Imagine 50 years from now the Oregon coast, armored with rip rap and seawalls, lined with condominiums and fee-only beach access points. Parking is at a premium and the “birthright” that is Oregon’s beaches is only accessible and walkable at low tides. While this likely isn’t the Oregon coast most of us envision, it very well could be if we don’t take our heads out of the sand and plan for our future coastal living with the latest climate, social and economic science. And that’s exactly where a new project from Oregon State University and Oregon Sea Grant comes in, Oregon Coastal Futures, to examine the effect that various coastal shoreline adaptation and mitigation measures have on coastal communities resilience to chronic and acute hazards such as coastal erosion, flooding and earthquake/tsunamis. The project will use the latest science to provide communities and stakeholders with various future scenarios, allowing us to see the future impacts of decisions we make today.
Last week I sat in a meeting, where a lawyer representing 15 ocean-front condominium owners wagged her finger at me and state agency representatives, threatening Oregon’s Beach Bill with a Supreme Court challenge. I don’t expect her or the condo-owners that hired her had a clue when they invested in their property that it was subject to heavy erosion and not eligible for shoreline hardening or rip rap protection. Had they known, they probably wouldn’t have bought in the area. That foresight would have prevented these condo owners now nearly half million dollars in “soft hardening” protection measures, that are ultimately failing them in protection from the coastal erosion. Further, that foresight wouldn’t have left me (and many others) in a room, with an emotionally-charged lawyer throwing private property right threats like hand grenades at Oregon’s most treasured public resource. Using tools such as those utilized in the Coastal Futures project, we can make well-informed decisions about responding to coastal hazards we face like shoreline erosion and sea level rise, before the hazard (and emotion) are upon us.
Climate change is exacerbating both the chronic (sea level rise/storms) and acute (earthquake/tsunami) naturally occurring hazards of coastal communities. Generally speaking, we don’t refer to these events and phenomenon as hazards except for when humans are in the way, but one thing is for sure, we humans are finding ourselves more and more in the way of these “hazards” due to climate change. We have two ways we can respond to these hazards: 1) through preventative measures and strategies before we are immediately facing the hazards, or 2) through reactive measures that occur after the hazard is well upon us. The Coastal Futures project is an investment in the first strategy to better plan for and understand the tradeoffs of our actions to mitigate and adapt to increased hazards. As an ounce of prevention is worth a pound of cure, recent studies have demonstrated that at the national level, an average of $6 can be saved for every $1 spent on preventative measures and planning strategies that minimize impact vs those spent responding to hazards.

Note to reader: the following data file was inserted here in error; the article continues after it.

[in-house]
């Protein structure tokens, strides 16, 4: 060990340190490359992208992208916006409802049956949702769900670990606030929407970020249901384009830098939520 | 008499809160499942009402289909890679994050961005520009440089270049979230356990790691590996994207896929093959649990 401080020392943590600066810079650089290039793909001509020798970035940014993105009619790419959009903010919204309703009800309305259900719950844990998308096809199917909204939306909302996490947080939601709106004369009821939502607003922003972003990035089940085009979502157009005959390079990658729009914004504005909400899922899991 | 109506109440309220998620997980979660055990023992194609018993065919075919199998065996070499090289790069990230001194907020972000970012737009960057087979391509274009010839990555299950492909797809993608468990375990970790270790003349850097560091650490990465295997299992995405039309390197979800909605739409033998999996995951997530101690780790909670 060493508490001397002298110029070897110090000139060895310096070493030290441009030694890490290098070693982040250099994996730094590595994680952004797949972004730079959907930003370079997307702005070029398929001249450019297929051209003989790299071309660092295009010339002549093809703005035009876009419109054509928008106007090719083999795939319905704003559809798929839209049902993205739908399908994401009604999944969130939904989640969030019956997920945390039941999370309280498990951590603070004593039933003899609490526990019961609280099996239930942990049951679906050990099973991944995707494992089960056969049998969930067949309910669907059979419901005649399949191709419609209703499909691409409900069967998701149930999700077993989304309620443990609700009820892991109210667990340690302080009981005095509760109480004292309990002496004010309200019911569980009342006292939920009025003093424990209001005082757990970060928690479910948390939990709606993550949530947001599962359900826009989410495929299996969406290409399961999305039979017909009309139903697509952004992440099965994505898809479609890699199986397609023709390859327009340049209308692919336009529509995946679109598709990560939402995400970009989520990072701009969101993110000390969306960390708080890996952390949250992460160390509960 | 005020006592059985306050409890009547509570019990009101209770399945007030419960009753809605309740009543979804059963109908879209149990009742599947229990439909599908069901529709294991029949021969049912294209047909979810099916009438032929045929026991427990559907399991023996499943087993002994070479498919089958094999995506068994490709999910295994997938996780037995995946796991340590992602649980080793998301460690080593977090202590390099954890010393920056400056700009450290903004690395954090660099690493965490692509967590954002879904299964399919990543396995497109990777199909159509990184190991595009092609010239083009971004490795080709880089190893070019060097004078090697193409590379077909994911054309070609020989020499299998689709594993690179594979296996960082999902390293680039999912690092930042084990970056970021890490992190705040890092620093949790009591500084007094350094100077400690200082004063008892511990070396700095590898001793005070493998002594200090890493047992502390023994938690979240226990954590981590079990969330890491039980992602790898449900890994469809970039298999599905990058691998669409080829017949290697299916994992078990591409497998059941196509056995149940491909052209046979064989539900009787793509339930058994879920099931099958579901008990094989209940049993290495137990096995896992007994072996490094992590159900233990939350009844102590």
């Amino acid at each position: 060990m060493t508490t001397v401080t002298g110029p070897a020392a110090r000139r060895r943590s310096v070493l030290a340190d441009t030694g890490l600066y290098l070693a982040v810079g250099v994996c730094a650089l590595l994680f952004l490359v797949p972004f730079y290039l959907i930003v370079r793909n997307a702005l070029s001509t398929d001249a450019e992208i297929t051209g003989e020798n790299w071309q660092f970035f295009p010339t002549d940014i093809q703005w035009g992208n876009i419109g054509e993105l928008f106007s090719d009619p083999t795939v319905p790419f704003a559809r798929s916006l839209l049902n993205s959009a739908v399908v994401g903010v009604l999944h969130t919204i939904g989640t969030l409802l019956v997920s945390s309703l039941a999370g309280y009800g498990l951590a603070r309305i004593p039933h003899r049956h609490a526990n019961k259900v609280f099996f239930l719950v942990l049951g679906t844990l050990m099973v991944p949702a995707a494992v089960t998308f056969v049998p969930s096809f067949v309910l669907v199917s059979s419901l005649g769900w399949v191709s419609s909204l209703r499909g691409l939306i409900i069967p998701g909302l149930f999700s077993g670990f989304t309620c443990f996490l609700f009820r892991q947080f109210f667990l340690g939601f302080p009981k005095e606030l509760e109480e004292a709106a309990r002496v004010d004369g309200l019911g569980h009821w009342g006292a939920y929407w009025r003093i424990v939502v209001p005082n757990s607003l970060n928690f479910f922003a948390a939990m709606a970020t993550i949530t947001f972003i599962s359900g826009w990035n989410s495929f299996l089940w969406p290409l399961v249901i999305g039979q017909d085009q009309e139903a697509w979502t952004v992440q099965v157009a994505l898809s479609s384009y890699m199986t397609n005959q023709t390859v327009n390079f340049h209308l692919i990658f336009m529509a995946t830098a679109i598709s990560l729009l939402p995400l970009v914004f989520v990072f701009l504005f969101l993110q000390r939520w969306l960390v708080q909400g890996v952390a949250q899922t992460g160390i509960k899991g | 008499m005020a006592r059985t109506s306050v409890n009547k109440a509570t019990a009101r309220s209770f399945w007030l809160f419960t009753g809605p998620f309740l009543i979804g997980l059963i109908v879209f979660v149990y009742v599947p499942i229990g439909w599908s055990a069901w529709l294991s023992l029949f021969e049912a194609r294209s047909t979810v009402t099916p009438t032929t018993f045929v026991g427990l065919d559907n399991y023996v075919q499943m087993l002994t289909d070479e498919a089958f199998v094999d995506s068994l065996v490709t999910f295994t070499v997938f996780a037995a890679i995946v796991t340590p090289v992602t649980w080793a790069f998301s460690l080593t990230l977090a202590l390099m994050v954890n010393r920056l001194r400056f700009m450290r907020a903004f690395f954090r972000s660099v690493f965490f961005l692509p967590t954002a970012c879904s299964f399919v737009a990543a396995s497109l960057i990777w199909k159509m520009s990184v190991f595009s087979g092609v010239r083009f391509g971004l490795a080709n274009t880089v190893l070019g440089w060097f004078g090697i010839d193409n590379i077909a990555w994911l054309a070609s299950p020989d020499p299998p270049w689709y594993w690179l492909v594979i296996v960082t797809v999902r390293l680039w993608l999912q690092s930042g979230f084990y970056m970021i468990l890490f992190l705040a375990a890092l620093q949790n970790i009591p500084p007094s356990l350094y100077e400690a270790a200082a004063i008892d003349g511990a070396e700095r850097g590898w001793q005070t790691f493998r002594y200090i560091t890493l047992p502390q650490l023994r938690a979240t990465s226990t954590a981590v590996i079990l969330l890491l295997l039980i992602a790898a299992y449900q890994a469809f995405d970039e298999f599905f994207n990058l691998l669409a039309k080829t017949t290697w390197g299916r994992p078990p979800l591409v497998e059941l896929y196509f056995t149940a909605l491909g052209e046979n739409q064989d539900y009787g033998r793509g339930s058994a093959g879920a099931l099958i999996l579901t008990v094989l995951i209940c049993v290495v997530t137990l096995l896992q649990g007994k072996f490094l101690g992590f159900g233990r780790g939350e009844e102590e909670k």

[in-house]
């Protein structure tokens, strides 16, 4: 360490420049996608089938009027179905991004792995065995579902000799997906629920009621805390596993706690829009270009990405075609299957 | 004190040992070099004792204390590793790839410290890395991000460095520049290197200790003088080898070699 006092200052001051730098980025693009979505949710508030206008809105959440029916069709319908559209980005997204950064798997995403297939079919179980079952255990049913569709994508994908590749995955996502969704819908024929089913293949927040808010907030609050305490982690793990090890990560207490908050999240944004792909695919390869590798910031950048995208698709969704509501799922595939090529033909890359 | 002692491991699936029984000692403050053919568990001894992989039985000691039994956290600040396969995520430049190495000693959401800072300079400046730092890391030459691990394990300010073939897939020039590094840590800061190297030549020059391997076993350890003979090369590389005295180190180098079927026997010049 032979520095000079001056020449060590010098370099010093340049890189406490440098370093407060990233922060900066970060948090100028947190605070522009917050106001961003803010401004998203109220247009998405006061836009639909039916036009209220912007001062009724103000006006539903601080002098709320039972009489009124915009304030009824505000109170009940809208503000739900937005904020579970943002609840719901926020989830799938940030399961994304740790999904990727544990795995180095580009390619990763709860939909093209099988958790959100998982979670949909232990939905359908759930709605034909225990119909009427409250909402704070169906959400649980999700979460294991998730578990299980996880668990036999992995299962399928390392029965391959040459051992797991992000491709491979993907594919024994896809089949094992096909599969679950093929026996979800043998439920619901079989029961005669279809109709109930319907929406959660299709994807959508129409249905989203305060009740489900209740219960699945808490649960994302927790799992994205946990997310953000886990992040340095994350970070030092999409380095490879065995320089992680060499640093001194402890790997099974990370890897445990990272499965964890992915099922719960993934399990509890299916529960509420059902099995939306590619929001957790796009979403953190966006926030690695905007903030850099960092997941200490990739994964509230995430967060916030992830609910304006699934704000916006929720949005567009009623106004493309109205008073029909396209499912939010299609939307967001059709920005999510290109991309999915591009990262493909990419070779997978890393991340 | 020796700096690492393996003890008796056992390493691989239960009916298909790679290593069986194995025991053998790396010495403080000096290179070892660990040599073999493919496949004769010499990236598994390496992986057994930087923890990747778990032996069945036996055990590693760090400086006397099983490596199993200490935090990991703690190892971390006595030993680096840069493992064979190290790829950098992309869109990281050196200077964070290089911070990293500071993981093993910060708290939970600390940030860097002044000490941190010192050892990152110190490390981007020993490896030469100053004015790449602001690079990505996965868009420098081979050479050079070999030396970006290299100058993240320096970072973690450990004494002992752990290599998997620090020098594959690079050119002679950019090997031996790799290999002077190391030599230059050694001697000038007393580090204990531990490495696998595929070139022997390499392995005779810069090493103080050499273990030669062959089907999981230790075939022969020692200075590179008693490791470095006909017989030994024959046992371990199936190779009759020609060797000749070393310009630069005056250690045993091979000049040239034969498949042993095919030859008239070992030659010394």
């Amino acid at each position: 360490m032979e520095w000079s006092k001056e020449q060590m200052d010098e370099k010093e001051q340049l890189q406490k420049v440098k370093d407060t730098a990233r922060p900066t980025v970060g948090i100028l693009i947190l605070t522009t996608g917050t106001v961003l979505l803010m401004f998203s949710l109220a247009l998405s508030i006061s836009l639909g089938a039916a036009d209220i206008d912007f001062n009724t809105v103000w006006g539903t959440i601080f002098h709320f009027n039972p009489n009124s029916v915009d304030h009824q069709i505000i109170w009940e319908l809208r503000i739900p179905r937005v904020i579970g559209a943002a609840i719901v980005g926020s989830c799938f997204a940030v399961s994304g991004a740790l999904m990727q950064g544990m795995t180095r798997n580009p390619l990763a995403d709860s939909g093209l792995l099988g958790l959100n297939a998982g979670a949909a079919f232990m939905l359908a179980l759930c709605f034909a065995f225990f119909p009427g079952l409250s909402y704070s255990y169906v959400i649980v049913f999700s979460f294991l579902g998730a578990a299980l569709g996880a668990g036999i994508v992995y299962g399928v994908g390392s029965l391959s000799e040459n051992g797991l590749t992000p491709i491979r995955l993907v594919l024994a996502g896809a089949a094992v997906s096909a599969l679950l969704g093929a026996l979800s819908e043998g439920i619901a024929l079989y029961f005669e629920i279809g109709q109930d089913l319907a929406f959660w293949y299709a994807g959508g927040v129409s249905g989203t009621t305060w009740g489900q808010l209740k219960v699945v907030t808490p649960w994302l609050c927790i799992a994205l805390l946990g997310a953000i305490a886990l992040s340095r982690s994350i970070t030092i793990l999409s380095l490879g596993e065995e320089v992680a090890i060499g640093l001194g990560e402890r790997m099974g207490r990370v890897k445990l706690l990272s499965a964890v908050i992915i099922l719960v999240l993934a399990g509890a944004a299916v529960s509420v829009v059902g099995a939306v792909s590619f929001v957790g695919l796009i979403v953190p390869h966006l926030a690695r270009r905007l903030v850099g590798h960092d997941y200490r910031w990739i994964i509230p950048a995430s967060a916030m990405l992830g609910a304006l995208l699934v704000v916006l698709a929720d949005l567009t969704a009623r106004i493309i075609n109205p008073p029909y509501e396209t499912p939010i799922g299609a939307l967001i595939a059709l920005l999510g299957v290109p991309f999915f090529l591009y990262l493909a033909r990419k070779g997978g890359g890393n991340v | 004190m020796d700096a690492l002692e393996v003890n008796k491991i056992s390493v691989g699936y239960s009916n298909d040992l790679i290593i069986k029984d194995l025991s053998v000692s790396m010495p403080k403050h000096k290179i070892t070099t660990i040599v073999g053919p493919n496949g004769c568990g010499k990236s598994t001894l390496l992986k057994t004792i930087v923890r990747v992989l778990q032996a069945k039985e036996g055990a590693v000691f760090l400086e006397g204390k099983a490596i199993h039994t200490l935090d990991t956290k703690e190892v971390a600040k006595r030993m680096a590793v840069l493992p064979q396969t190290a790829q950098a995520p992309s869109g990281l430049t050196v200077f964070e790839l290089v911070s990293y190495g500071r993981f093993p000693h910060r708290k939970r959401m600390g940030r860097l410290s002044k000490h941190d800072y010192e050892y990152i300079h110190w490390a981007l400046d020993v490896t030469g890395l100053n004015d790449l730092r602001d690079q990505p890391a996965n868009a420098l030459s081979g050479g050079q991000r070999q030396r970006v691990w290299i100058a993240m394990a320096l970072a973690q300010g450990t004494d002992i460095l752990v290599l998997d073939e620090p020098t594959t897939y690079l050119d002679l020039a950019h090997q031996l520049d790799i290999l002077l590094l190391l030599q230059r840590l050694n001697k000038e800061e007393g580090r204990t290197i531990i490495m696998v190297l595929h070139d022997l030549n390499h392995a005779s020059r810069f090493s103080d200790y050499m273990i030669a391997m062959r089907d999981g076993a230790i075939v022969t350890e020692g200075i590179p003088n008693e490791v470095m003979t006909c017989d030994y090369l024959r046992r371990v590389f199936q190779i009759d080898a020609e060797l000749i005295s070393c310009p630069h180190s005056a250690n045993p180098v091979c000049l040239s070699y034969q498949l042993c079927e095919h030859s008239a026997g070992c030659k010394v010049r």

The state of Oregon is susceptible to sea level rise, increased coastal storms and wave-height, coastal erosion and the rupture of the Cascadia Subduction Zone leading to an earthquake/tsunami – one of the most extreme acute coastal hazards in the world. This made Oregon the ideal setting for the coast-wide Oregon Coastal Futures project that will span a 3.5 year investigation for coastal hazard planning. Surfrider Foundation is plays a role on the project’s Advisory Committee that meets semi-annually.
The Oregon Coastal Futures Project is funded by Oregon Sea Grant through their SEED to LEAF program (designed to support large-scale, cutting-edge, interdisciplinary research relevant to important marine or coastal issues). It draws on over four years of engagement with local stakeholders (decision-makers, outreach specialists, community leaders) on projects in Tillamook County, OR and Grays Harbor, WA where many of the Envisioning Coastal Futures models were first utilized. This approach includes:
Co-production of coastal policies and resilience goals
Modeling of differing policies with chronic coastal hazards (flooding and erosion)
Exploration of trade-offs of different policies
Development of ideal scenarios/ pathways
While successful, these projects identified gaps in previous studies. The current Oregon Coastal Futures Project, beyond expanding analysis to the entire Oregon Coast, has added several components that will enhance our understanding of Oregon’s vulnerabilities and inform future resilience planning that (hopefully) supports our interests in coastal preservation.
(earthquakes and tsunamis associated with the Cascadia Subduction Zone)
(housing value responses to hazard mitigation and factors leading to coastal land use change)
(metrics that measure community equity and well-being; qualitative interviews and participatory mapping of community priorities and preparedness)
This project is operating on a three and a half year timescale and meets semi-annually with an Advisory Council to ensure that results answer community-defined questions and are usable by advocacy, government, and industry professionals. Surfrider Foundation is excited to participate and support the work of this project as it relates to our efforts to best inform coastal preservation policies in Oregon – stay tuned and visit the project’s website to learn more! Also visit Surfrider’s climate change website and our activist toolkit.